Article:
Root cause analysis is a logical deductive technique that seeks to identify those aspects of a problem that need to be resolved in order to prevent it from recurring. In undertaking a root cause analysis, you will begin to dissect and distill information that will help you to determine the connections between a series of effects. You should continue this process until you have isolated the source of the sequence—in other words, the root cause of the problem–or until you have reached the level of analysis that yields the best result you can get under the circumstances. Although it sounds very technical, a good root cause analysis also considers human issues, such as peoples' abilities and motivations. An elegant solution is useless unless it is carried out effectively by people. A lack of interest, inadequate training, or a limited aptitude can all cause delays and errors that may be preventable. Recognition and reward are important motivators that are often overlooked when people are too busy putting out fires. It is therefore crucial to resolve the human side of the issue.
The relatively simple cause and effect diagram is a technique that is often used to find long-term solutions to problems. You start by drawing a circle on the right hand side of the paper, and then writing the effect of the problem inside it. Next, draw lines from the circle to the left side of the page to indicate the different causes. Once you have done this, you can examine each of these causes in relation to the effect. This exercise will also help to highlight the interconnections between the causes and effects, and may reveal an elegant solution. There are many different styles of cause and effect diagrams, but basically they all seek to identify the underlying features of a problem or situation. You may have a preferred style of your own which will help you to uncover the problem.
Here are some questions you might want to ask of your problem:
- What caused this problem to occur?
- What negative impact of this problem?
- What is the background leading up to the problem?
- What happened immediately before the problem presented itself?
- What happened after the problem became apparent?
- Who or what is affected by the problem?
- Under what circumstances would the problem continue to exist?
- Under what conditions would the problem cease to exist?
- What would cause the nature of the problem to change?
- Is timing a significant issue with this problem?
- Where does the problem lie? (geographical, process, system)
Once you have answered these questions, you should be able to draw a thread through the cause and effect relationships and find a workable solution.
Six Sigma is a structured approach to problem solving that uses statistical analysis to measure and improve the way an organization performs. It does this by identifying and eliminating flaws in manufacturing and service-related processes. Part of the Six Sigma methodology uses a technique called the "5 Whys," which allows you to quickly get to the root of a problem. It was popularized in the 1970s by the Toyota Production System where it was used to diagnose the cause of a problem by asking "Why?" five times over. Children of course perfected this technique long before Toyota discovered it!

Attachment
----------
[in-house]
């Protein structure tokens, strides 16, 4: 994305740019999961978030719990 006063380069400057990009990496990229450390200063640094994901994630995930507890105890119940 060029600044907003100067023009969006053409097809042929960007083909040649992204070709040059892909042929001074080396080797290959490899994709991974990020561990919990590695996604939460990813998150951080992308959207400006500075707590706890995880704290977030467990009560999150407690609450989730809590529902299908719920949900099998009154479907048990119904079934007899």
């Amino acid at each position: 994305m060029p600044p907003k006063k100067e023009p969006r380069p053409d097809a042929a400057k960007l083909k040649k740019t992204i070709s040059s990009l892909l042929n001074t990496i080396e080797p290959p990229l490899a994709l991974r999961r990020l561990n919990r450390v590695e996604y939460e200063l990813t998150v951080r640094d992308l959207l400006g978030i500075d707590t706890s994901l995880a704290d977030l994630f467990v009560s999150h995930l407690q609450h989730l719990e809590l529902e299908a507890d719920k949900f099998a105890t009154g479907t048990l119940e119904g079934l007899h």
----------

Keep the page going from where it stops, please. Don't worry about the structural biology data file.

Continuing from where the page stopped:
The reason that "Why?" is asked successively is that very often the answer to the first "Why?" involves another "Why?" The more times you ask the question "Why?", the greater the distillation and the nearer to the essence of the problem you get. This simple technique is very easy to learn, and quick to apply.
To use the "5 Whys" to get to the heart of an issue, start with the effect and work backward toward the root. Then ask the question "Why?" five times.
The example here is a paper process that takes too much time because it has to pass through too many hands before reaching an objective. It is also subject to human error and delay.
- Why do we use paper purchase orders when ordering stationery?
Because we need a record of what we have requested.
- Why do we need a record of what we have requested?
So that we can monitor how we are using our resources.
- Why do we need to do this?
So that we can keep track of costs.
- Why do we need to do this?
So that we can minimize waste.
- Why can't we do this electronically?
Short-term pressures can lead you to believe that you don't have enough time to identify the source of a problem. Too often we succumb to these imperatives just to keep the tasks at bay. However, being in too much of a hurry can result in repeated short-term actions and no ultimate progress. It is usually worthwhile to take a little more time to think about your problems systemically. This way you can resolve them in the longer term and release yourself from the need to be constantly putting out fires.
If you don't give enough thought to what is causing a problem, you are likely to make an inaccurate root cause analysis and end up with meaningless results. It would probably be helpful to get the opinion of an experienced person or an expert to make sure that you haven't missed anything obvious. This objective view will ensure that you don't spend time solving the wrong problem and then have to start all over again!
Take another look at the results of your systematic analysis to make sure that you haven't inadvertently created this new problem. Any intervention will impact everything that is connected to it, even when we can't see or understand that connection. You don't want to set up a chain reaction that is more trouble than the original problem. Look out for anything unexpected that mysteriously pops up after you have intervened. If something surprising happens, even if it doesn't appear to be related, do a quick analysis to see whether it is connected in some way to what you have done, or whether it is a new problem altogether.
You may find that the time and energy involved in resolving a problem begins to get out of hand. Remember that it's important to put limits on the time you spend solving a problem and the level of your intervention. Keep in mind the cost/benefit equation, and if it starts costing too much in terms of time, resources, and effort, think about settling for a less complete (e.g. 80%) resolution of the problem.
Higgins, James M.,
Senge, Peter M.,
Root cause analysis: www.systems-thinking.org
Determine the root cause: The "5 Whys": www.isixsigma.com